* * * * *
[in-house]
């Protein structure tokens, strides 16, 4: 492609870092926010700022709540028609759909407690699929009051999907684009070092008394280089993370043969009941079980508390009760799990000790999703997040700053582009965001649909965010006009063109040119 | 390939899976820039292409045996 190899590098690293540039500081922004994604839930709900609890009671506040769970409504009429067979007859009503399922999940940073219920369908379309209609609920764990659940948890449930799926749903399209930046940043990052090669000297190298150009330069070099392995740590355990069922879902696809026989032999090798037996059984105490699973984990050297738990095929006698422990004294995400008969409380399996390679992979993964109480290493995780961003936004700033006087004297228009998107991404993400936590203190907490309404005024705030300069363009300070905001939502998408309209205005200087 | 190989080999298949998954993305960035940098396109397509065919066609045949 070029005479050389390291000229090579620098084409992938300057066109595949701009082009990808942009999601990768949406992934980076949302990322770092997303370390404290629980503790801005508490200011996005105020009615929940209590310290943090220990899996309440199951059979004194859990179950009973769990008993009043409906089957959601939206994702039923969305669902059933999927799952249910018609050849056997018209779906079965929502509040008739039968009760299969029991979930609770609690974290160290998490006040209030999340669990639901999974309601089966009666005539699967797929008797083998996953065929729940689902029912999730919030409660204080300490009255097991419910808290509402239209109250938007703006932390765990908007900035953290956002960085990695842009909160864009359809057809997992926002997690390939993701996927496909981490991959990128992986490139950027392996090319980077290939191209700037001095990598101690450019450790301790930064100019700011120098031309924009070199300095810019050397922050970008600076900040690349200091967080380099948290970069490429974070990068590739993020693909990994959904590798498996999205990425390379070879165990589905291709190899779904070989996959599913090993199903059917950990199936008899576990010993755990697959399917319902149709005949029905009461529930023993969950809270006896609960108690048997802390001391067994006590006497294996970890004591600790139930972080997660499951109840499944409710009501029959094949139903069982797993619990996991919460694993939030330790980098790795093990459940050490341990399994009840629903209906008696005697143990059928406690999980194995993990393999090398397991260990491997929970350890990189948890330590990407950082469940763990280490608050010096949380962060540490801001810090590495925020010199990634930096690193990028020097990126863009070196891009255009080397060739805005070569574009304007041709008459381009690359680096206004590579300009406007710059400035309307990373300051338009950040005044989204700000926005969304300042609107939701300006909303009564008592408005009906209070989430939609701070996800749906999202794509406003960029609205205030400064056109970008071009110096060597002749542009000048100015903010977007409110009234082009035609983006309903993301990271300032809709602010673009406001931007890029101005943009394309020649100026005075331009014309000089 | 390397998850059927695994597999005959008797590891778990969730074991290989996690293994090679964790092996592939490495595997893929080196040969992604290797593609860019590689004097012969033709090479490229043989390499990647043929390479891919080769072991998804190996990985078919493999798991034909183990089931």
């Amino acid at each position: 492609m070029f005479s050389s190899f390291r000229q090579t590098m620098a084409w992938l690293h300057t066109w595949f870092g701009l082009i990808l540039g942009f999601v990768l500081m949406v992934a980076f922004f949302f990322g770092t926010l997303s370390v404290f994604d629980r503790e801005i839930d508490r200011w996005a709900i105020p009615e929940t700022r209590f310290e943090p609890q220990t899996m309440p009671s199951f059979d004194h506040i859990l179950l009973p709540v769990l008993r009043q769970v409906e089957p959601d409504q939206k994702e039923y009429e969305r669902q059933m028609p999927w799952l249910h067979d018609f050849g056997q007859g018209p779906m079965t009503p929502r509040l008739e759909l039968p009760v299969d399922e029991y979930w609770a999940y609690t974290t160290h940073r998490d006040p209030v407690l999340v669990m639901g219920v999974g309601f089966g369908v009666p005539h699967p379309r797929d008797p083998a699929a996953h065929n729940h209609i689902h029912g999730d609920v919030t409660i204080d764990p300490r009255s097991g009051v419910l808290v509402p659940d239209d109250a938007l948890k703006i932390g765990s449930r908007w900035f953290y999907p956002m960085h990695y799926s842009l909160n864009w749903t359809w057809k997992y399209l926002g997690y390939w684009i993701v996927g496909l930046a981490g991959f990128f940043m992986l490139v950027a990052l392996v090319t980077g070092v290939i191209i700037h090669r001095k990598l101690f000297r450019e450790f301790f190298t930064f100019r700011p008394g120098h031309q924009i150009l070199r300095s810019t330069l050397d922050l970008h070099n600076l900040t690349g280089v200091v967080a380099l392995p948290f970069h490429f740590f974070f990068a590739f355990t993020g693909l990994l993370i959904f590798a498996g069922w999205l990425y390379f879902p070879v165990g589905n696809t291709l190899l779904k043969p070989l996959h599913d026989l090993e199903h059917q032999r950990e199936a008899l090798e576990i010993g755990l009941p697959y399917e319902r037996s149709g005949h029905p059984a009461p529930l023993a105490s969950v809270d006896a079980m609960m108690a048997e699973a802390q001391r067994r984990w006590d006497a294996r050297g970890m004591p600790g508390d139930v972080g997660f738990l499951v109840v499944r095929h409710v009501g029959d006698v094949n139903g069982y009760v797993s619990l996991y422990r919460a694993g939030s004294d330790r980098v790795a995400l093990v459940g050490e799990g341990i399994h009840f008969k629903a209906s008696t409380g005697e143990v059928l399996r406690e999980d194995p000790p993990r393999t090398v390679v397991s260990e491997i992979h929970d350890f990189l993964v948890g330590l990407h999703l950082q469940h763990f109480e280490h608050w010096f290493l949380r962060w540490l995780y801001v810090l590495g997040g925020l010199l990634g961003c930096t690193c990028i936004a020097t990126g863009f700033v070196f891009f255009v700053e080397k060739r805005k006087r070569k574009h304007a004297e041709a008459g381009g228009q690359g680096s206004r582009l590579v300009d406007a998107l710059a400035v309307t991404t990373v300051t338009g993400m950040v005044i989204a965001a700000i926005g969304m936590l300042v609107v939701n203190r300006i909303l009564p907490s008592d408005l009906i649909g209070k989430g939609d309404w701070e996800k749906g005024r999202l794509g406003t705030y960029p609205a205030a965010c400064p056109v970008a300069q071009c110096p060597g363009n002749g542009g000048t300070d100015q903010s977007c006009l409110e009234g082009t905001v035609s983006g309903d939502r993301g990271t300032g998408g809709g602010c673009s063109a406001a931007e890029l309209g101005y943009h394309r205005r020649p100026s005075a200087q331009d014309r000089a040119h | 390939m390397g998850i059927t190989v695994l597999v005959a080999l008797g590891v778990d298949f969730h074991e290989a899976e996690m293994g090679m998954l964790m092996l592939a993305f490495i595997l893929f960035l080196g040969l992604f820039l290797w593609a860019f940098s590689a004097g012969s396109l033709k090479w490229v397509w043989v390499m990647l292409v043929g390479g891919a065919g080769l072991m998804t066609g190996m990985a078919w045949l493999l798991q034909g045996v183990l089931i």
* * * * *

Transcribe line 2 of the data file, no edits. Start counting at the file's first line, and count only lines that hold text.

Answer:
């Protein structure tokens, strides 16, 4: 492609870092926010700022709540028609759909407690699929009051999907684009070092008394280089993370043969009941079980508390009760799990000790999703997040700053582009965001649909965010006009063109040119 | 390939899976820039292409045996 190899590098690293540039500081922004994604839930709900609890009671506040769970409504009429067979007859009503399922999940940073219920369908379309209609609920764990659940948890449930799926749903399209930046940043990052090669000297190298150009330069070099392995740590355990069922879902696809026989032999090798037996059984105490699973984990050297738990095929006698422990004294995400008969409380399996390679992979993964109480290493995780961003936004700033006087004297228009998107991404993400936590203190907490309404005024705030300069363009300070905001939502998408309209205005200087 | 190989080999298949998954993305960035940098396109397509065919066609045949 070029005479050389390291000229090579620098084409992938300057066109595949701009082009990808942009999601990768949406992934980076949302990322770092997303370390404290629980503790801005508490200011996005105020009615929940209590310290943090220990899996309440199951059979004194859990179950009973769990008993009043409906089957959601939206994702039923969305669902059933999927799952249910018609050849056997018209779906079965929502509040008739039968009760299969029991979930609770609690974290160290998490006040209030999340669990639901999974309601089966009666005539699967797929008797083998996953065929729940689902029912999730919030409660204080300490009255097991419910808290509402239209109250938007703006932390765990908007900035953290956002960085990695842009909160864009359809057809997992926002997690390939993701996927496909981490991959990128992986490139950027392996090319980077290939191209700037001095990598101690450019450790301790930064100019700011120098031309924009070199300095810019050397922050970008600076900040690349200091967080380099948290970069490429974070990068590739993020693909990994959904590798498996999205990425390379070879165990589905291709190899779904070989996959599913090993199903059917950990199936008899576990010993755990697959399917319902149709005949029905009461529930023993969950809270006896609960108690048997802390001391067994006590006497294996970890004591600790139930972080997660499951109840499944409710009501029959094949139903069982797993619990996991919460694993939030330790980098790795093990459940050490341990399994009840629903209906008696005697143990059928406690999980194995993990393999090398397991260990491997929970350890990189948890330590990407950082469940763990280490608050010096949380962060540490801001810090590495925020010199990634930096690193990028020097990126863009070196891009255009080397060739805005070569574009304007041709008459381009690359680096206004590579300009406007710059400035309307990373300051338009950040005044989204700000926005969304300042609107939701300006909303009564008592408005009906209070989430939609701070996800749906999202794509406003960029609205205030400064056109970008071009110096060597002749542009000048100015903010977007409110009234082009035609983006309903993301990271300032809709602010673009406001931007890029101005943009394309020649100026005075331009014309000089 | 390397998850059927695994597999005959008797590891778990969730074991290989996690293994090679964790092996592939490495595997893929080196040969992604290797593609860019590689004097012969033709090479490229043989390499990647043929390479891919080769072991998804190996990985078919493999798991034909183990089931």